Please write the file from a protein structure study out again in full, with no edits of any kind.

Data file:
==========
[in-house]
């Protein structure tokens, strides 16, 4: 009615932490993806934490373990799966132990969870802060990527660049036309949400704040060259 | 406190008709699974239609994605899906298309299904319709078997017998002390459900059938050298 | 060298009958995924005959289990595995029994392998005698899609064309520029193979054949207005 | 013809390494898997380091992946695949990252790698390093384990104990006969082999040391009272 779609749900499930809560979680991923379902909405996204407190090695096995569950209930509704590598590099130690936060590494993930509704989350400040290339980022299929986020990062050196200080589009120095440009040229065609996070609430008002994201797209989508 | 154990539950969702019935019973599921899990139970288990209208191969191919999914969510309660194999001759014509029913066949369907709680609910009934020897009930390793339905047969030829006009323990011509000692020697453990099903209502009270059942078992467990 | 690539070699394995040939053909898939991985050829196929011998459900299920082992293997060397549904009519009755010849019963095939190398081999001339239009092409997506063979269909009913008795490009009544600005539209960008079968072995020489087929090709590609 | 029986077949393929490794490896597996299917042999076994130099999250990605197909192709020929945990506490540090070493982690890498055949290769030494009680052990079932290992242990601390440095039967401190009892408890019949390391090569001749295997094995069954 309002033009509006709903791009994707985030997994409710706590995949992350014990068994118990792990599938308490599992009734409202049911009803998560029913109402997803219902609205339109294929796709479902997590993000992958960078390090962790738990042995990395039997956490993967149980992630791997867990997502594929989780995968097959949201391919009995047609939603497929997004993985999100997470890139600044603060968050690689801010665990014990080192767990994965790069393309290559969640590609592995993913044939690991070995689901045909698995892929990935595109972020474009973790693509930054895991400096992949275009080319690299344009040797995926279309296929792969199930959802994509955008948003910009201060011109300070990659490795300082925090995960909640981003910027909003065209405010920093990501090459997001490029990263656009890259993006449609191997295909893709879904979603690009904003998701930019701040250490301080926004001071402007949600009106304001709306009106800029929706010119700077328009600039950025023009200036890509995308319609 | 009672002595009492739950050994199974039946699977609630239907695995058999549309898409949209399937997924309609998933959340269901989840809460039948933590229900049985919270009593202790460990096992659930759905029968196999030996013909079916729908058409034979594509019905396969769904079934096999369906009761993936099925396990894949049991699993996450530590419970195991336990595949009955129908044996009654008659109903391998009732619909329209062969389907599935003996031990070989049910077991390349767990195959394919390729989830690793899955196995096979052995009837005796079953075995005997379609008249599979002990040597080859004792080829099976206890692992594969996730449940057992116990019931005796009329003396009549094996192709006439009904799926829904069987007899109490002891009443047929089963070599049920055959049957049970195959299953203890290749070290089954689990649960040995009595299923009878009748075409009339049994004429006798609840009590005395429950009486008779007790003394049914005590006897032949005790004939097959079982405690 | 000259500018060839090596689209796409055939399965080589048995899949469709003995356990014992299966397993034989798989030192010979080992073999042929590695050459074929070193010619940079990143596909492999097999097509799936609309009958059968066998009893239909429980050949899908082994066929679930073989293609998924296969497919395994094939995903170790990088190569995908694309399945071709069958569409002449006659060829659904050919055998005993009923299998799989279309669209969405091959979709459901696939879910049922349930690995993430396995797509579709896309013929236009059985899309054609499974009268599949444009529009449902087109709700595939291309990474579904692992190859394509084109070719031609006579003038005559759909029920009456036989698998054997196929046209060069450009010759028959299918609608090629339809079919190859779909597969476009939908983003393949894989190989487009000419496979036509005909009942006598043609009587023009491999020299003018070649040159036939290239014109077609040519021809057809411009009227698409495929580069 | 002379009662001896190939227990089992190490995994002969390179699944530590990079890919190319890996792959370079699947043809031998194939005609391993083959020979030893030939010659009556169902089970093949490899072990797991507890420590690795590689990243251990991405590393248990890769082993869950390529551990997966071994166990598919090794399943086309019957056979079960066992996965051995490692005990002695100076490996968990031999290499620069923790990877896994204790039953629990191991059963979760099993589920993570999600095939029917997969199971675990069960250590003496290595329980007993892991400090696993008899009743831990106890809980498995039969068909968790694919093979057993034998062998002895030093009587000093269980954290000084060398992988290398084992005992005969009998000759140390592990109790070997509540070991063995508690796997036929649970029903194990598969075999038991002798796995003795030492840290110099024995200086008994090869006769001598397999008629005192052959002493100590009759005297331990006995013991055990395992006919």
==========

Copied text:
[in-house]
């Protein structure tokens, strides 16, 4: 009615932490993806934490373990799966132990969870802060990527660049036309949400704040060259 | 406190008709699974239609994605899906298309299904319709078997017998002390459900059938050298 | 060298009958995924005959289990595995029994392998005698899609064309520029193979054949207005 | 013809390494898997380091992946695949990252790698390093384990104990006969082999040391009272 779609749900499930809560979680991923379902909405996204407190090695096995569950209930509704590598590099130690936060590494993930509704989350400040290339980022299929986020990062050196200080589009120095440009040229065609996070609430008002994201797209989508 | 154990539950969702019935019973599921899990139970288990209208191969191919999914969510309660194999001759014509029913066949369907709680609910009934020897009930390793339905047969030829006009323990011509000692020697453990099903209502009270059942078992467990 | 690539070699394995040939053909898939991985050829196929011998459900299920082992293997060397549904009519009755010849019963095939190398081999001339239009092409997506063979269909009913008795490009009544600005539209960008079968072995020489087929090709590609 | 029986077949393929490794490896597996299917042999076994130099999250990605197909192709020929945990506490540090070493982690890498055949290769030494009680052990079932290992242990601390440095039967401190009892408890019949390391090569001749295997094995069954 309002033009509006709903791009994707985030997994409710706590995949992350014990068994118990792990599938308490599992009734409202049911009803998560029913109402997803219902609205339109294929796709479902997590993000992958960078390090962790738990042995990395039997956490993967149980992630791997867990997502594929989780995968097959949201391919009995047609939603497929997004993985999100997470890139600044603060968050690689801010665990014990080192767990994965790069393309290559969640590609592995993913044939690991070995689901045909698995892929990935595109972020474009973790693509930054895991400096992949275009080319690299344009040797995926279309296929792969199930959802994509955008948003910009201060011109300070990659490795300082925090995960909640981003910027909003065209405010920093990501090459997001490029990263656009890259993006449609191997295909893709879904979603690009904003998701930019701040250490301080926004001071402007949600009106304001709306009106800029929706010119700077328009600039950025023009200036890509995308319609 | 009672002595009492739950050994199974039946699977609630239907695995058999549309898409949209399937997924309609998933959340269901989840809460039948933590229900049985919270009593202790460990096992659930759905029968196999030996013909079916729908058409034979594509019905396969769904079934096999369906009761993936099925396990894949049991699993996450530590419970195991336990595949009955129908044996009654008659109903391998009732619909329209062969389907599935003996031990070989049910077991390349767990195959394919390729989830690793899955196995096979052995009837005796079953075995005997379609008249599979002990040597080859004792080829099976206890692992594969996730449940057992116990019931005796009329003396009549094996192709006439009904799926829904069987007899109490002891009443047929089963070599049920055959049957049970195959299953203890290749070290089954689990649960040995009595299923009878009748075409009339049994004429006798609840009590005395429950009486008779007790003394049914005590006897032949005790004939097959079982405690 | 000259500018060839090596689209796409055939399965080589048995899949469709003995356990014992299966397993034989798989030192010979080992073999042929590695050459074929070193010619940079990143596909492999097999097509799936609309009958059968066998009893239909429980050949899908082994066929679930073989293609998924296969497919395994094939995903170790990088190569995908694309399945071709069958569409002449006659060829659904050919055998005993009923299998799989279309669209969405091959979709459901696939879910049922349930690995993430396995797509579709896309013929236009059985899309054609499974009268599949444009529009449902087109709700595939291309990474579904692992190859394509084109070719031609006579003038005559759909029920009456036989698998054997196929046209060069450009010759028959299918609608090629339809079919190859779909597969476009939908983003393949894989190989487009000419496979036509005909009942006598043609009587023009491999020299003018070649040159036939290239014109077609040519021809057809411009009227698409495929580069 | 002379009662001896190939227990089992190490995994002969390179699944530590990079890919190319890996792959370079699947043809031998194939005609391993083959020979030893030939010659009556169902089970093949490899072990797991507890420590690795590689990243251990991405590393248990890769082993869950390529551990997966071994166990598919090794399943086309019957056979079960066992996965051995490692005990002695100076490996968990031999290499620069923790990877896994204790039953629990191991059963979760099993589920993570999600095939029917997969199971675990069960250590003496290595329980007993892991400090696993008899009743831990106890809980498995039969068909968790694919093979057993034998062998002895030093009587000093269980954290000084060398992988290398084992005992005969009998000759140390592990109790070997509540070991063995508690796997036929649970029903194990598969075999038991002798796995003795030492840290110099024995200086008994090869006769001598397999008629005192052959002493100590009759005297331990006995013991055990395992006919």